Skip to content

What Does it Mean to Forfeit a Lease?

Table of Contents

When you enter a commercial lease, you typically commit to the agreement until the end of the lease term. However, if a commercial tenant breaches the lease, such as non-payment of rent, the lease may contain the landlord’s right to forfeit the lease. Forfeiting a lease can involve peaceable re-entry or through a court order. In both scenarios, the lease agreement will end. This article will explain what it means to forfeit a lease.

What is Forfeiture?

Forfeiture is where a landlord evicts their tenant from the commercial property. Accordingly, the lease will terminate, and the landlord can access the property again. You may hear a person refer to this as ‘re-entry’. 

A commercial landlord may seek to forfeit a lease if their tenants do not abide by the lease terms. Some commercial lease agreements will also specify other instances where the landlord can forfeit the lease. 

What is the Forfeiture Process?

Forfeiture of a lease can happen on two different days. One way is through peaceable re-entry. This means that the commercial landlord physically enters their property to gain back possession. They can either personally enter the property or ask the bailiff (legal officer) to do so on their behalf. Once they re-enter the property, they should leave a note for the tenant to indicate their forfeiture and details.

The alternative process for forfeiture is for the landlord to carry out legal proceedings. Here, forfeiture will take place through a court order. Forfeiture by legal proceedings requires a commercial landlord to follow civil procedure rules. Once the court makes an order for possession, the lease terminates.

Continue reading this article below the form
Need legal advice?
Call 0808 196 8584 for urgent assistance.
Otherwise, complete this form and we will contact you within one business day.

Risk of Committing a Criminal Offence

If a landlord does not carry out the process correctly, re-entering the property could be a criminal offence. If a landlord tries to gain access to the premises through force that is more than necessary, this would not be a ‘peaceable re-entry.’ Likewise, if someone else is in the property during the re-entry and a landlord uses violence to enter, it could be a criminal offence.

After a landlord regains possession, they must leave a note explaining their intention to forfeit the lease. They must remind the tenant that only the landlord can authorise people to enter the premises from this point onwards. Therefore, if the tenant tries to enter unauthorised, they would commit a criminal offence.

Waiving the Right to Forfeiture

Forfeiture can only occur in a commercial lease where the lease agreement gives a landlord this right. However, there are situations where a landlord can waive their right to forfeit a lease, either intentionally or not. 

Where all of the following occur, it will constitute a waiver of the right to forfeit a commercial lease:

  • a landlord behaves as though the commercial lease continues rather than terminates, such as by accepting rent from their tenant; 
  • they recognise that the tenant has breached the lease; and
  • acts in a way that indicates to the tenant that the lease continues.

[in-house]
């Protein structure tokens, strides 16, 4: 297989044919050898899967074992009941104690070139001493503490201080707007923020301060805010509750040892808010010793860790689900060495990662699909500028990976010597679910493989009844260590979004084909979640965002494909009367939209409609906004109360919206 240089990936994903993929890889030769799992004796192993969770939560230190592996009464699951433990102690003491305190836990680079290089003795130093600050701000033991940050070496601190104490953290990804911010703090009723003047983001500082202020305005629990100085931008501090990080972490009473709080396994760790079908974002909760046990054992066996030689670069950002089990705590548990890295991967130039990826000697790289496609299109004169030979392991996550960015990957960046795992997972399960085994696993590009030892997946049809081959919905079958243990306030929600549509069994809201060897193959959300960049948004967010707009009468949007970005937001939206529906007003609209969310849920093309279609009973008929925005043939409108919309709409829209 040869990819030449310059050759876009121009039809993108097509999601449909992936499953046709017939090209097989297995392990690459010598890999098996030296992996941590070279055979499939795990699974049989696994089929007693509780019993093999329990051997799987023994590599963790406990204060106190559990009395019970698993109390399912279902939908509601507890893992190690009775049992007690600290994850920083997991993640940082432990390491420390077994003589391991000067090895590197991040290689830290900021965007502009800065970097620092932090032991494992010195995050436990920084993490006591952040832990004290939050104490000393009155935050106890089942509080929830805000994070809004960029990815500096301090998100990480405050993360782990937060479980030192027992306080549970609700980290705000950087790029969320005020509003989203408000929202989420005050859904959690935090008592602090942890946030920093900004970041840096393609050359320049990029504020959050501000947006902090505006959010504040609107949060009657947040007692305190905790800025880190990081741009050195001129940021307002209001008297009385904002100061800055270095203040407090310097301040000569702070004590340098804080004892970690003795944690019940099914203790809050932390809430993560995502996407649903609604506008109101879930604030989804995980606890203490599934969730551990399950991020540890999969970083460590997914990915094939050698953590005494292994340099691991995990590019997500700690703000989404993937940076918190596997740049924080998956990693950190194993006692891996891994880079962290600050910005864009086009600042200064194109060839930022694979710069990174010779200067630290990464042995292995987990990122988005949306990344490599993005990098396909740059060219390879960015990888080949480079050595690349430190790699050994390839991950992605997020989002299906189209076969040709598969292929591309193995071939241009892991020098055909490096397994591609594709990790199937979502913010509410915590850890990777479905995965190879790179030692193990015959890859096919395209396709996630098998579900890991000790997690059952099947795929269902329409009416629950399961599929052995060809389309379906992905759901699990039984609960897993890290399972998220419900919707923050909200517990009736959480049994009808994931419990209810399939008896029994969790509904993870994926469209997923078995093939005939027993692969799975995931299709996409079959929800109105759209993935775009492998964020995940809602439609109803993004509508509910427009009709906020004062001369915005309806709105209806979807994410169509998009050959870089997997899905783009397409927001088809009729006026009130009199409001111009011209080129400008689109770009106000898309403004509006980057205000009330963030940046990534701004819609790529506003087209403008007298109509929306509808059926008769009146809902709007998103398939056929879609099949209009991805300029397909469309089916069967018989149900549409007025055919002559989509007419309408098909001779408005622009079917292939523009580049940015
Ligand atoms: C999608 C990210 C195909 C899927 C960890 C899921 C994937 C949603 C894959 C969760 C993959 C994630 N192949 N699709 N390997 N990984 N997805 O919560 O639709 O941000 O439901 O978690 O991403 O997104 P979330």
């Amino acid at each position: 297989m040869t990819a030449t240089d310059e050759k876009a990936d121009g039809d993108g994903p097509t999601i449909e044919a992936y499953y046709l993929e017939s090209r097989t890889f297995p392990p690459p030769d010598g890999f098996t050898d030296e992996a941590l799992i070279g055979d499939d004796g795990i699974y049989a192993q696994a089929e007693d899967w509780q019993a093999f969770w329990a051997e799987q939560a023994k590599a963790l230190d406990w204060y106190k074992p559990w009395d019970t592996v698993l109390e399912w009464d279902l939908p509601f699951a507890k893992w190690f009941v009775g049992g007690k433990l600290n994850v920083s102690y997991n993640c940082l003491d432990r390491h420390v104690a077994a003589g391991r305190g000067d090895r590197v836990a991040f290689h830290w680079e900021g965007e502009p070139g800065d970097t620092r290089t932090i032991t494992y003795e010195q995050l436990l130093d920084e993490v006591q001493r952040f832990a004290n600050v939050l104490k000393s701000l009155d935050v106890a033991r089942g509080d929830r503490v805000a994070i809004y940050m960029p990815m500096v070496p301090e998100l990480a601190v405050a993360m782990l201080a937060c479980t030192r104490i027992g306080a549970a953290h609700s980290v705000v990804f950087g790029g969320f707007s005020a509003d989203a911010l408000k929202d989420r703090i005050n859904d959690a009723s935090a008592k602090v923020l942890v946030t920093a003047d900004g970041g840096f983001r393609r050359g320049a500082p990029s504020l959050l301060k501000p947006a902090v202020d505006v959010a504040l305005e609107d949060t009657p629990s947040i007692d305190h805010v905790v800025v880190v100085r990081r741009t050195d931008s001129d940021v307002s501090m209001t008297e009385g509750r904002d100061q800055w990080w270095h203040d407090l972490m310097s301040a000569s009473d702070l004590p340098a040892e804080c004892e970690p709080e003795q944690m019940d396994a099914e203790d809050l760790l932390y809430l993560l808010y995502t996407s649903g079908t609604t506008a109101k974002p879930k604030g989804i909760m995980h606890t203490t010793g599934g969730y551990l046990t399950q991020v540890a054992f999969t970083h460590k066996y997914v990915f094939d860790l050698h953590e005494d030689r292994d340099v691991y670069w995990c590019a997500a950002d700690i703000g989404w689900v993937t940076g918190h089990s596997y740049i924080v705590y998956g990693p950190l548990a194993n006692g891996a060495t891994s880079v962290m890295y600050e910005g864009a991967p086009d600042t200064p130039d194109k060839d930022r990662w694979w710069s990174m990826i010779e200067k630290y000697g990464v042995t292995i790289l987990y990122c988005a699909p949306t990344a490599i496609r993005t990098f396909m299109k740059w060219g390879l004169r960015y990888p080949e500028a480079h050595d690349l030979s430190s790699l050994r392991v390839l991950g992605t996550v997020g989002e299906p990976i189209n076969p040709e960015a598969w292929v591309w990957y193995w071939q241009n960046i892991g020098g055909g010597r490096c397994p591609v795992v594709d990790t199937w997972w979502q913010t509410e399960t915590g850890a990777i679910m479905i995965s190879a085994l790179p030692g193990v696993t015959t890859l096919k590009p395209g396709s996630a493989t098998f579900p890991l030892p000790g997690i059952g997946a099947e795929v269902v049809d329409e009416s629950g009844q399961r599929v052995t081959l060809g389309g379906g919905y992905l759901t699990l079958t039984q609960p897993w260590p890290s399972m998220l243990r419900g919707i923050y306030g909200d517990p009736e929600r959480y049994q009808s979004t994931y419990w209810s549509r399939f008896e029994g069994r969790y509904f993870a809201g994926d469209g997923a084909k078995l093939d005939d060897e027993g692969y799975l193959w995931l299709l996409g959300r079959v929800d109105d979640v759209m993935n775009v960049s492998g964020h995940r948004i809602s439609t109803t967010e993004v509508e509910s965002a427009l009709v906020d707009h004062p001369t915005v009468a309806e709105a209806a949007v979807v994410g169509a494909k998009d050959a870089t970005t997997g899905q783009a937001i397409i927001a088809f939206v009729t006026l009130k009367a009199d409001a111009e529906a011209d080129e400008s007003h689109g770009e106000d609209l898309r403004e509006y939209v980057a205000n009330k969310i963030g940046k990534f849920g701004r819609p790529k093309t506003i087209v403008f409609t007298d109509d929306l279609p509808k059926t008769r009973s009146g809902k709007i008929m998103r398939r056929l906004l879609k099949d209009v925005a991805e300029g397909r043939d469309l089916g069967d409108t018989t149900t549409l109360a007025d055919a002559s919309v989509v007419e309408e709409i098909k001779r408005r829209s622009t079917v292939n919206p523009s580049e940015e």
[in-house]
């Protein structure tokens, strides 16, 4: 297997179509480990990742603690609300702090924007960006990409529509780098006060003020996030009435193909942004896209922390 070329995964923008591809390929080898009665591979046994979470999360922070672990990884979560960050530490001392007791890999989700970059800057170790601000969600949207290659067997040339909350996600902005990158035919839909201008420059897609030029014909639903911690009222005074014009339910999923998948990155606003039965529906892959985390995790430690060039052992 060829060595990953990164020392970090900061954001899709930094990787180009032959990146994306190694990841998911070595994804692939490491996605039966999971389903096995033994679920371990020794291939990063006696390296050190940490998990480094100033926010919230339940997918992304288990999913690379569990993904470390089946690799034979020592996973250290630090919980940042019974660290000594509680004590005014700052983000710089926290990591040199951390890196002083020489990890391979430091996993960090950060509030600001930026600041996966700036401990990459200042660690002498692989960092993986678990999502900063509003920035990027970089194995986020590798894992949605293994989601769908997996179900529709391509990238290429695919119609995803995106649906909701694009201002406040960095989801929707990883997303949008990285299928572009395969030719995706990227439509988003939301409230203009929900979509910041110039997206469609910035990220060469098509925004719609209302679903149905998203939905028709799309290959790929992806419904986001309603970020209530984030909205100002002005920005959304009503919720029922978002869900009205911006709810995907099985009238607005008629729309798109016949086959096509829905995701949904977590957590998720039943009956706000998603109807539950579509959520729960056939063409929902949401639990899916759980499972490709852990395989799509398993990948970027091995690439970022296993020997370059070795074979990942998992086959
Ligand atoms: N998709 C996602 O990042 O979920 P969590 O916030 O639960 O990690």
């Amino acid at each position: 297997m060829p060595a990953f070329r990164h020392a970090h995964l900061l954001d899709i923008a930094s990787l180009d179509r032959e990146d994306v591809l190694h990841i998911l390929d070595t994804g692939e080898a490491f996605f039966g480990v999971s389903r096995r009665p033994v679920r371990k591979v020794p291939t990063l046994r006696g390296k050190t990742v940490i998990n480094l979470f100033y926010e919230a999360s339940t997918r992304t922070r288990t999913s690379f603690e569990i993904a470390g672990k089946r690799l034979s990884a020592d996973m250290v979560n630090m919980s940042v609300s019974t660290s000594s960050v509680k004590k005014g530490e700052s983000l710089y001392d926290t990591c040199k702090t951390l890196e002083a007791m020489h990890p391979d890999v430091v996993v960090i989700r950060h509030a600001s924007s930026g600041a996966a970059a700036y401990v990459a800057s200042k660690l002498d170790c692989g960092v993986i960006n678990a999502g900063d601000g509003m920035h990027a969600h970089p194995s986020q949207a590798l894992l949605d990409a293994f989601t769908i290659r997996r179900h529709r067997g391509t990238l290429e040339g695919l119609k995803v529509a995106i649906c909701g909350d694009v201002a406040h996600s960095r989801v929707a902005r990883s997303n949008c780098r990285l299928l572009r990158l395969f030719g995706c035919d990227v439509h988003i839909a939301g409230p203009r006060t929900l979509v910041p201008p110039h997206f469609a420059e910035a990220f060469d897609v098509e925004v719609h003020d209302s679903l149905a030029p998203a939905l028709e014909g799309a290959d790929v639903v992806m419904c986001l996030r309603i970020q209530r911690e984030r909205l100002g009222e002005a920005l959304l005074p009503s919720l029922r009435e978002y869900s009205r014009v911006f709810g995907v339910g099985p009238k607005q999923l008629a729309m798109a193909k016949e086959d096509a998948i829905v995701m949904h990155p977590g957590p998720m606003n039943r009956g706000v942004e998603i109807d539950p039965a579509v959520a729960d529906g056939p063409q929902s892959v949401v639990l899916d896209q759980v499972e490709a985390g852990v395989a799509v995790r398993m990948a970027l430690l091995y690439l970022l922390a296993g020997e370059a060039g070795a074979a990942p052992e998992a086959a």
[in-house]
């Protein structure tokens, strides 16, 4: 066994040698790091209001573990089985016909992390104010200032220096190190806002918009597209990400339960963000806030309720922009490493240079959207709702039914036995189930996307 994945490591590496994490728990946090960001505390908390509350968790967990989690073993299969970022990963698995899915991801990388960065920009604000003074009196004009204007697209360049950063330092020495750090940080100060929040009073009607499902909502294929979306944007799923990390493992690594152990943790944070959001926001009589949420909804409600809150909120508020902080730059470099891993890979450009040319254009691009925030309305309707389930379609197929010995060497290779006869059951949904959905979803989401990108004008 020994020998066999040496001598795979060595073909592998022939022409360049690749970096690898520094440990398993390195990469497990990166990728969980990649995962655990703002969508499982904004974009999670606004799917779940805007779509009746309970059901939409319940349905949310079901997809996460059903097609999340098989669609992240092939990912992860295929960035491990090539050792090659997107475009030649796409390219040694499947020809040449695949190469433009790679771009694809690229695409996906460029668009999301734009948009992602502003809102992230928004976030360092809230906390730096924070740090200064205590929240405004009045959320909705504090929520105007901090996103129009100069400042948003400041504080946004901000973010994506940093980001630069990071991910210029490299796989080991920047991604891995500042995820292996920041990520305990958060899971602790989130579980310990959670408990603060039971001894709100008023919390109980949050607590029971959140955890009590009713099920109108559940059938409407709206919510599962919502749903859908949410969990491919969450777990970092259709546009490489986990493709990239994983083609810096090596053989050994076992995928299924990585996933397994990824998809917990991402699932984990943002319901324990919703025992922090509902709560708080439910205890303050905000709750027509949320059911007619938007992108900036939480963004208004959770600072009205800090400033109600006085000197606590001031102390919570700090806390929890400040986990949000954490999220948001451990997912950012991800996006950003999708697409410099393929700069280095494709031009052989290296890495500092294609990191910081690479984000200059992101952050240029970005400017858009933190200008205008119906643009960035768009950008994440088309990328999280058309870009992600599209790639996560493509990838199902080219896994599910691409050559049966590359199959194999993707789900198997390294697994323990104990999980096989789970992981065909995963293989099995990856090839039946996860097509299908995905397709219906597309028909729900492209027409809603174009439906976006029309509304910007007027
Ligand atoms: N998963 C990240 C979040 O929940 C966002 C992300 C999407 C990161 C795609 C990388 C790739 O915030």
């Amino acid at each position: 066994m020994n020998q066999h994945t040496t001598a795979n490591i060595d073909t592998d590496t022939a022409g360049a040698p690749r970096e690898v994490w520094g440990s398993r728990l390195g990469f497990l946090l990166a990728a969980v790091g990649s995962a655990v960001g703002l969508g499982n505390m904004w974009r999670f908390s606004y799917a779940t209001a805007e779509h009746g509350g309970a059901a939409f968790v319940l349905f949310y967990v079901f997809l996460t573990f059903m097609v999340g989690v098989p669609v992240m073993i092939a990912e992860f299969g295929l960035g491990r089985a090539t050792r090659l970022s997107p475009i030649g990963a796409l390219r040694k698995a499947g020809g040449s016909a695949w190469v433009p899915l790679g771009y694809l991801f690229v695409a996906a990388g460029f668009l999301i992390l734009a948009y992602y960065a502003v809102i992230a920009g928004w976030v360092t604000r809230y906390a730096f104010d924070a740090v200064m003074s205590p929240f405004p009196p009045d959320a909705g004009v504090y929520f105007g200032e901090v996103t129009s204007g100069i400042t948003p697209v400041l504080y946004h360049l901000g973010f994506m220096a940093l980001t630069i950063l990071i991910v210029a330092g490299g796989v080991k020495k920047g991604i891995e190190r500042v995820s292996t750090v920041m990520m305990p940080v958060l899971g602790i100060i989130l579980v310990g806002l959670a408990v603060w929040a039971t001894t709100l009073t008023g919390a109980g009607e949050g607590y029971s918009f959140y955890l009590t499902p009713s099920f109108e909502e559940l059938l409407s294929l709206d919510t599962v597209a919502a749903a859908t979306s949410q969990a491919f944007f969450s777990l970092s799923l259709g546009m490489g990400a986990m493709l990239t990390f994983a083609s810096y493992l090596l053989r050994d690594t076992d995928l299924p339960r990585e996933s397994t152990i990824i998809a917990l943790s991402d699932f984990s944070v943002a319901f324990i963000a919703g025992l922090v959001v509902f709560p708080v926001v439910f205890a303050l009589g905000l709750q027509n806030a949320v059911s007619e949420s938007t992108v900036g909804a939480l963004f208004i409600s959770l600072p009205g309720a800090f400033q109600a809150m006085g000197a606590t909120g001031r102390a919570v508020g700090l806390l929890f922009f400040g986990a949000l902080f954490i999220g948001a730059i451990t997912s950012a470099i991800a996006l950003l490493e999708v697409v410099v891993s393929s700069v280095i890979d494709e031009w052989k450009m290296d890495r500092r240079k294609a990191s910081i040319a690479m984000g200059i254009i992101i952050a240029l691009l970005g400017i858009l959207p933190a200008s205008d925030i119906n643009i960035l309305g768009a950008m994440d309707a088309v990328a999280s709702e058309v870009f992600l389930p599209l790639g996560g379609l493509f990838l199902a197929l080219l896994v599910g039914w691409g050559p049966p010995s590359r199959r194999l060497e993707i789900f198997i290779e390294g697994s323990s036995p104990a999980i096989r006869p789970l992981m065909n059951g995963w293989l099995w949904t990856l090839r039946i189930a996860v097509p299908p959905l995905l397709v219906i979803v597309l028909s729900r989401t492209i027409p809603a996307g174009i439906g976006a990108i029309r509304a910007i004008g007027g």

A tenant must show court evidence to show that a commercial landlord waives their right to forfeiture. If a tenant can prove their landlord knew of the lease breach and continued to accept rent, it indicates an intention to continue the lease – not forfeit it.

Front page of publication
Cheat Sheet for Leasing Terms

This cheat sheet outlines what you should be aware of in your lease agreement.

Download Now

Key Takeaways

Forfeiting a lease is a landlord’s right to end the commercial lease early. A landlord might enforce this right if their tenant breaches the lease and wishes to regain possession of their property. There are two ways to carry out this process, either by peaceable re-entry or through legal proceedings. If a landlord seeks to enter the property through force, this can lead to a criminal offence. Conduct by the landlord that indicates the lease is still on foot could also waive their right to forfeit the lease. For example, if a landlord continues to accept rent, they cannot then forfeit the lease for a past breach. 

For more information about the forfeiture process, our experienced leasing lawyers can assist as part of our LegalVision membership. For a low monthly fee, you will have unlimited access to lawyers to answer your questions and draft and review your documents. Call us today on 0808 196 8584 or visit our membership page.

Register for our free webinars

Understanding Your Business’ New Employment Law Obligations

Online
Ensure your business is compliant with the new employment law changes. Register for our free webinar to learn more.
Register Now

A Roadmap to Business Success: How to Franchise in the UK

Online
Learn the formula for successfully franchising your UK business. Register for our free webinar today.
Register Now
See more webinars >
Clare Farmer

Clare Farmer

Read all articles by Clare

About LegalVision

LegalVision is an innovative commercial law firm that provides businesses with affordable, unlimited and ongoing legal assistance through our membership. We operate in Australia, the United Kingdom and New Zealand.

Learn more

We’re an award-winning law firm

  • Award

    2023 Economic Innovator of the Year Finalist - The Spectator

  • Award

    2023 Law Company of the Year Finalist - The Lawyer Awards

  • Award

    2023 Future of Legal Services Innovation - Legal Innovation Awards

  • Award

    2021 Fastest Growing Law Firm in APAC - Financial Times